Blue Crabs and the Joy of Eating Them!

By
Real Estate Agent with Coldwell Banker Traditions

Blue Crabs and the Joy of Eating Them!

By Elaine VonCannon, ABR, SRES, Associate Broker

I am a Virginian. This being said I love Blue Crabs. Anyway I can get them. When Blue crabs shed their shell to grow a new one then you have soft shell crabs. Fried soft shell crabs (which by the way you eat the whole crab) is next to heaven. Coming in second is steamed blue crabs and crab cakes. Old Bay seasoning is the rule of thumb here. 

 

Blue Crabs:

There are nearly twice as many juvenile crabs in Chesapeake Bay waters as there were a year ago, according to an annual population survey.

 

Scientists in Maryland and Virginia found that in 2019, the bay’s crabs are at their most plentiful in seven years.

With a total of nearly 600 million crabs in the bay, the species is close to or above benchmarks that indicate a healthy and sustainable population.

 

The results suggest a strong crabbing season is ahead for Chesapeake watermen, with plentiful numbers of adults ready to be harvested as waters warm this month, and a booming crop of young that could grow large enough to be legally caught by the fall, or the 2020 crabbing season.

 

“The blue crab population is both healthy and thriving, which is great news for the entire Bay,” Natural Resources Secretary Jeannie Haddaway-Riccio said in a statement.

 

The blue crab population can be notoriously fickle, challenging efforts to balance conservation and commercial harvest. Weather and current patterns can significantly help or hinder the spawning of a new generation of crabs each year, and cold temperatures can kill many crabs during the winter.

 

It is clear the Bay's blue crab population would be strengthened by improved water quality and crab habitat. Reducing the levels of nutrients reaching the Bay from farms and lawns and better managing stormwater runoff before it gets into rivers and streams, will help mitigate weather extremes, improve water quality, and contribute to the recovery of both blue crabs and Bay grasses.

Eating Steamed Blue Crabs:

It’s a tricky business, eating steamed crabs. You boil them alive, usually, or pay someone else to do it. Then you twist and yank the legs off, crack them open, rip apart the bottom shell, tear off the top one, break the bodies in half. You use your fingers and your teeth to coax out the meat, like the animals you descended from. You get spattered with aromatic crab juices and flecked with seasoning and bits of shell, and your fingertips are wrinkled by the end of the feast, from the aforementioned juices and from licking all the spicy Old Bay off in between bites of sweet crab meat. My husband can’t do it he says it is too much work, and I get it, how it could be off-putting, especially for someone who wasn’t exposed to them during childhood in is from West Virginia.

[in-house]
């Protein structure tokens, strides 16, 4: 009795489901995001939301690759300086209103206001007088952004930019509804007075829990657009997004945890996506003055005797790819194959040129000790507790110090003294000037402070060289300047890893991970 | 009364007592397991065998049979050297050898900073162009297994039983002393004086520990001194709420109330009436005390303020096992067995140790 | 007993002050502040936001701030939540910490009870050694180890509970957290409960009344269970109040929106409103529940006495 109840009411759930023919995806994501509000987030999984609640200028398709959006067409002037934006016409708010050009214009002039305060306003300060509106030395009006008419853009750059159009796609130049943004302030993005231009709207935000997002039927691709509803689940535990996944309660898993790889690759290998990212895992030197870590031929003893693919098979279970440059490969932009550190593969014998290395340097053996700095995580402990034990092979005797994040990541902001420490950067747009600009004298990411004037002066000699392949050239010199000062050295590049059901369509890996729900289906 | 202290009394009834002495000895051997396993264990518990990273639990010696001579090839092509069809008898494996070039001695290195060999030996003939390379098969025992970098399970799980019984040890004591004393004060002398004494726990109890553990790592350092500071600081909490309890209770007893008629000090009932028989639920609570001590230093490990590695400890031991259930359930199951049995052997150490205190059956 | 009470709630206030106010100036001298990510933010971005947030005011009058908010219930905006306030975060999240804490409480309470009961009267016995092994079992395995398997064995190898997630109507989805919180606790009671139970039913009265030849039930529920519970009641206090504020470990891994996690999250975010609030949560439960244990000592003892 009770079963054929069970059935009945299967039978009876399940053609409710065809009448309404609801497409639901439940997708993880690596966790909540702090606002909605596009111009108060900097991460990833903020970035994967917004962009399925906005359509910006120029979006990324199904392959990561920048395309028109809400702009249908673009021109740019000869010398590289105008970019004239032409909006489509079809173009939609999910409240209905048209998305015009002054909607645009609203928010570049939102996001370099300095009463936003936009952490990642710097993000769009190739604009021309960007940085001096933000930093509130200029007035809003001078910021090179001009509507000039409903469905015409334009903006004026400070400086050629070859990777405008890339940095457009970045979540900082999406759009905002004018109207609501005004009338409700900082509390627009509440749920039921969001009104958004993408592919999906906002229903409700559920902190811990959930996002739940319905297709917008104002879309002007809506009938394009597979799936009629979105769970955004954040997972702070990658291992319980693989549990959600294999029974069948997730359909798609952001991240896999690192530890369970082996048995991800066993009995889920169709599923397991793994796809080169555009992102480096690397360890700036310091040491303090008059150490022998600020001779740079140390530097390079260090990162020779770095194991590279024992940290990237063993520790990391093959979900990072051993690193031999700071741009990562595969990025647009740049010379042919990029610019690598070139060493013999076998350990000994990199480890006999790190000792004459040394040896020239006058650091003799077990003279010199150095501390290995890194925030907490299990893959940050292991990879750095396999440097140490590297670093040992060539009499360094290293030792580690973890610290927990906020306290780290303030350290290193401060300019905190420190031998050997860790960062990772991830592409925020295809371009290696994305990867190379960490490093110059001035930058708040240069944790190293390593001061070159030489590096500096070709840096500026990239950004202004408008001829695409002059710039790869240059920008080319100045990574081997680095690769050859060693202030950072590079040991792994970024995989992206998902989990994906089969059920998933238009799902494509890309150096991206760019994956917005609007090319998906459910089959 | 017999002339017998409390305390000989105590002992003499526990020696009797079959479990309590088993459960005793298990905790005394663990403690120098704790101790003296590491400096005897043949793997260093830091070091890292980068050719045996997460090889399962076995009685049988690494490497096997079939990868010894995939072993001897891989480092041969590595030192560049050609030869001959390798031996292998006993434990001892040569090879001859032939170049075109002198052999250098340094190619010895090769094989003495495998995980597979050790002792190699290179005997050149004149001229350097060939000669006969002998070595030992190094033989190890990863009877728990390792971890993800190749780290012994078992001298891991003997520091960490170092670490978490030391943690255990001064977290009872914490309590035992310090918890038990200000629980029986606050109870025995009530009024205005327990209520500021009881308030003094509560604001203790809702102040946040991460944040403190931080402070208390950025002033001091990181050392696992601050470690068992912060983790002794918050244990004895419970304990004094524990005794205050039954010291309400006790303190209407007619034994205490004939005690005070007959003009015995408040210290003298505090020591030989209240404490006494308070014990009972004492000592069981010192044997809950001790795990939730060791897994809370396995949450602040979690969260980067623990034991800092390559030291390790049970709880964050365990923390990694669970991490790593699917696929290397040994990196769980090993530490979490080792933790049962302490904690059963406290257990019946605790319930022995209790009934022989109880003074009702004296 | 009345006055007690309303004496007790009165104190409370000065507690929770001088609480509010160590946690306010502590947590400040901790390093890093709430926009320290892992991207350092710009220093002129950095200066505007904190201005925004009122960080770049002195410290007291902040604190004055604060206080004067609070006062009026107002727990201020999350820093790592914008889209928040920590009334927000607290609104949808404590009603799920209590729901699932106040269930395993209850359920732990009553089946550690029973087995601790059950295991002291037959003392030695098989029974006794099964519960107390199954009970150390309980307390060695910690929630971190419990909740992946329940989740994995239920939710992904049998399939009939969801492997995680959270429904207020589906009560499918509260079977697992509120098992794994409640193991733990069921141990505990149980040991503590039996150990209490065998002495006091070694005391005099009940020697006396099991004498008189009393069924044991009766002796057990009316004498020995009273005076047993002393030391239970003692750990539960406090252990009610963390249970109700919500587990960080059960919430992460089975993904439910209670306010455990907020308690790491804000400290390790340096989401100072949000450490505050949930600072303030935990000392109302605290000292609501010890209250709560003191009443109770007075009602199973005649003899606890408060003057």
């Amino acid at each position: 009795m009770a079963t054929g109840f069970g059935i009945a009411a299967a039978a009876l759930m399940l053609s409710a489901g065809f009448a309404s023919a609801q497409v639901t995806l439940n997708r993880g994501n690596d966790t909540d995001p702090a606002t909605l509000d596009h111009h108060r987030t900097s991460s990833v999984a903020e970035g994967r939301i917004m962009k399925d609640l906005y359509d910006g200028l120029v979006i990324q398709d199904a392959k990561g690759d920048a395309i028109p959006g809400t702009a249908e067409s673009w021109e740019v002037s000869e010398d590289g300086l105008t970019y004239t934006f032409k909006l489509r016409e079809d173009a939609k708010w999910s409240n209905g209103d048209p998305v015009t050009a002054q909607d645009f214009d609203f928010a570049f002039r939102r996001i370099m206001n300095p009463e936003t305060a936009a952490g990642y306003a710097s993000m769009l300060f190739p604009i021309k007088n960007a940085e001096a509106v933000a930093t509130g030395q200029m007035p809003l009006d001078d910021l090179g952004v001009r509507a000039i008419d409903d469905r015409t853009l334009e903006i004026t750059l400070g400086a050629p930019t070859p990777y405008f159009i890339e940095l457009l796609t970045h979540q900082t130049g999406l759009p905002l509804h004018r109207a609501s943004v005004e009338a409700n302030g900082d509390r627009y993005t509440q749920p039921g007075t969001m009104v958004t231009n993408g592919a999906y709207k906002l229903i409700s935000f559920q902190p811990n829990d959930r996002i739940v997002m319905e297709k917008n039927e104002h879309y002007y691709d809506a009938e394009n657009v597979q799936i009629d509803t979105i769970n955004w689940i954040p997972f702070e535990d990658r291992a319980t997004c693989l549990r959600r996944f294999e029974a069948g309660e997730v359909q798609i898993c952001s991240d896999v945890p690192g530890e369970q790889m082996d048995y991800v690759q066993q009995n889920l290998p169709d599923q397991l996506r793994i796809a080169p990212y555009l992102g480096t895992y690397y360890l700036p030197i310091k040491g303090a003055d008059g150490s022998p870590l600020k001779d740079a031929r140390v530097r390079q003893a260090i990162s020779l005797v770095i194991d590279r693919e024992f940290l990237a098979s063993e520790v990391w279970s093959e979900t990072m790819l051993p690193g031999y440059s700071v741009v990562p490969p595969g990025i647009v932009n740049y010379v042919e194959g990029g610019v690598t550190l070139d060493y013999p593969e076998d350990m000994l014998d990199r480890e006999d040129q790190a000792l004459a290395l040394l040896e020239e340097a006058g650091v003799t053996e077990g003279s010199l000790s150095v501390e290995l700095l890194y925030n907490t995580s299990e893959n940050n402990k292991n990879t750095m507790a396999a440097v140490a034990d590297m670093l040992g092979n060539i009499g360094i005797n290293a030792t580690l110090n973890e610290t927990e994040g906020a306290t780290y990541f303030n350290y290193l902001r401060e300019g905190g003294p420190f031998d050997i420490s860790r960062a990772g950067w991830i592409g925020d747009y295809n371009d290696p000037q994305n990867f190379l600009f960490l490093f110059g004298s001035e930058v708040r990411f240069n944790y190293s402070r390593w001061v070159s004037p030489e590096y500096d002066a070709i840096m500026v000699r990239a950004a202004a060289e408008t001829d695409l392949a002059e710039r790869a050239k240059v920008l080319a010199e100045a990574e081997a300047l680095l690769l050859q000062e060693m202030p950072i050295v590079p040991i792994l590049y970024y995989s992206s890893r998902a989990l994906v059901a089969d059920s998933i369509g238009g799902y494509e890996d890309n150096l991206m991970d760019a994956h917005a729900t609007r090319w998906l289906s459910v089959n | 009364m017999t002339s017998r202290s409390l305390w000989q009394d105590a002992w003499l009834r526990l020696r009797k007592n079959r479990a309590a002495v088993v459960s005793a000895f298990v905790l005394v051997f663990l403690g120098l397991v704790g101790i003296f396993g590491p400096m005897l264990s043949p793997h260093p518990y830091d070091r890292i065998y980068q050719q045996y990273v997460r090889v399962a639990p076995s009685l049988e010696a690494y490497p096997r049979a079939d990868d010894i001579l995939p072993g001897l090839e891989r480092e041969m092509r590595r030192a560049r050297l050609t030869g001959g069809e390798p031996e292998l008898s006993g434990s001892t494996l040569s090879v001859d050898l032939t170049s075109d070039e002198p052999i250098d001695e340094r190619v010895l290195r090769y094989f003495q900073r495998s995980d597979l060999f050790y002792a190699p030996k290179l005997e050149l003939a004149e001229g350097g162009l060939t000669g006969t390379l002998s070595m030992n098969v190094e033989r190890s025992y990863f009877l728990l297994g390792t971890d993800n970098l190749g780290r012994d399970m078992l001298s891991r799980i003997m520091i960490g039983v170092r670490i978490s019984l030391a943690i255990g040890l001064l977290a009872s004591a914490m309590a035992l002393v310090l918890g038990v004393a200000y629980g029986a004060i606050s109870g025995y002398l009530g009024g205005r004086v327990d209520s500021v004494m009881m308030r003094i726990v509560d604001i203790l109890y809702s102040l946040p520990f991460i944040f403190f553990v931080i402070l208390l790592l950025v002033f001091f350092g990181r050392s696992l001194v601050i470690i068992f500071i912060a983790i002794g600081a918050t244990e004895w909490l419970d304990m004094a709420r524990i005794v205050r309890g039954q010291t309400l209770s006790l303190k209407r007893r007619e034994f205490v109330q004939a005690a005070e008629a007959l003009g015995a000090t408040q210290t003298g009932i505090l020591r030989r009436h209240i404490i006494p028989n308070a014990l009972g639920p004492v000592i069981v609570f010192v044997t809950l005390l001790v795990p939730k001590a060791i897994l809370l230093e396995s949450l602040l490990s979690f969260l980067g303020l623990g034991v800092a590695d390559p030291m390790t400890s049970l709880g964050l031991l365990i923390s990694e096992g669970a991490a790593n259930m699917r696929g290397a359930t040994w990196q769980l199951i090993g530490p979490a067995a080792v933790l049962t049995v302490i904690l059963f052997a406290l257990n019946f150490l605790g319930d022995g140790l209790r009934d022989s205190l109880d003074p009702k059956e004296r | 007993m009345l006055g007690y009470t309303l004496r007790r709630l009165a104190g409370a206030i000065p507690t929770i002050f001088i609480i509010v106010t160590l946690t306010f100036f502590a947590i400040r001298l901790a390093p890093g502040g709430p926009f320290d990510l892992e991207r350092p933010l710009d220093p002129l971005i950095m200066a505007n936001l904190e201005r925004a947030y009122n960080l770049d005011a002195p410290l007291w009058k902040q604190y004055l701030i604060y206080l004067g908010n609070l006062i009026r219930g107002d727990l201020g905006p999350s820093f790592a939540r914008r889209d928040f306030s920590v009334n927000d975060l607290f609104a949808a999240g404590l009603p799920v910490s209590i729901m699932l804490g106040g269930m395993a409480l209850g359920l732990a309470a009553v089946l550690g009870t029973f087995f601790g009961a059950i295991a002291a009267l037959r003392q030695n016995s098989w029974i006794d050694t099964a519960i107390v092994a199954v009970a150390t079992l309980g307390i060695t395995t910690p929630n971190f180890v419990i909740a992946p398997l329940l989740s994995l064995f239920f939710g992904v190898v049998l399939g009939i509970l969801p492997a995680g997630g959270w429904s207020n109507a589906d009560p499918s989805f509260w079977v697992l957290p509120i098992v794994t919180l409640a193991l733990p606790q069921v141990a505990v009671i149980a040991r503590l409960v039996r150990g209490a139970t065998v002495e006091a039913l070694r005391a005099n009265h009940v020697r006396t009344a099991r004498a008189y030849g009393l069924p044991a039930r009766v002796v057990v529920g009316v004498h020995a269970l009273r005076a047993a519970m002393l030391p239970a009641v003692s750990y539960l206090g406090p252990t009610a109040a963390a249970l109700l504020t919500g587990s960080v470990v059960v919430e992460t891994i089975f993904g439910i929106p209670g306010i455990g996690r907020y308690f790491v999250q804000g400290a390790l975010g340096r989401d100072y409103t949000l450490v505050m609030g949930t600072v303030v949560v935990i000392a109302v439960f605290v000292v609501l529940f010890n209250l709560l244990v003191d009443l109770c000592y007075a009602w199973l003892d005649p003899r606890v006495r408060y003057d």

The reason, of course, is that blue crabs are delicious, and for me, it’s also because eating them is part of who I am. If I never ate them again, I believe I might whiter up. Luckily for me, I get them from mid-March till November, My mid-July birthday is a time I really crave the crab experience.

 

I sit at a paper-covered table with a dozen crabs and the requisite tools and towels, and maybe a beer or two (or a light, fizzy, refreshing cider, which seems so wrong, but tastes so right). There are no side dishes; there’s no time for side dishes, and no point, to my mind. The crabs are the prime objective, the drink’s just for washing them down (most folks preferred drink is a an ice cold beer). I also arm myself with kitchen shears now, to slit through thinner segments of shells—and create lots of tight, sharp edges that invariably pinch my fingers, like the crab is still fighting back from the other side, though I’ve already won (or so I think at the time, with a fresh bushel of steamed wonders)—and then I start in.

 

Eventually, though, even the greatest pleasure becomes stultifying, and so it is with crabs (for me, at least). It probably has something to do with the fact that these days I only eat them alone. They’re not meant to be consumed in isolation—they’re a communal food if there ever was one, and although they’re still good when enjoyed by one’s self, the milieu is not the same, and the milieu is important. The mini mountain of shells that piles up in front of a single feaster is a little forlorn, and it seems a bit anticlimactic to roll everything up in the sodden, ripped-in-places paper littered with shell fragments and transparent slivers of cartilage and stained brick-red with spices at the end of the meal. My fingers are tingling and prune-like and Old Bay is embedded deep under my nails, I’m full and hazily happy, and the scent of crab and seasonings will linger on my hands for at least the next several hours, but I’m still alone in being so marked.

 

The Art of Eating the Crab:

Remove the claws and legs. Throw away the small legs. ...

Pull back the apron. Flip the cooked crab on its shell. ...

Use your fingers or knife remove the gills on either side of the crab. ...

Remove anything that does not look appetizing. ...

Break the crab in half. ...

Pick out the meat. ...

Open the claws.

Texas Pete, Lemon, Old Bay, Vinegar, Melted Butter are a few accompaniments that one may use if you like.

 

Dig in and Enjoy! I know I do!   

 

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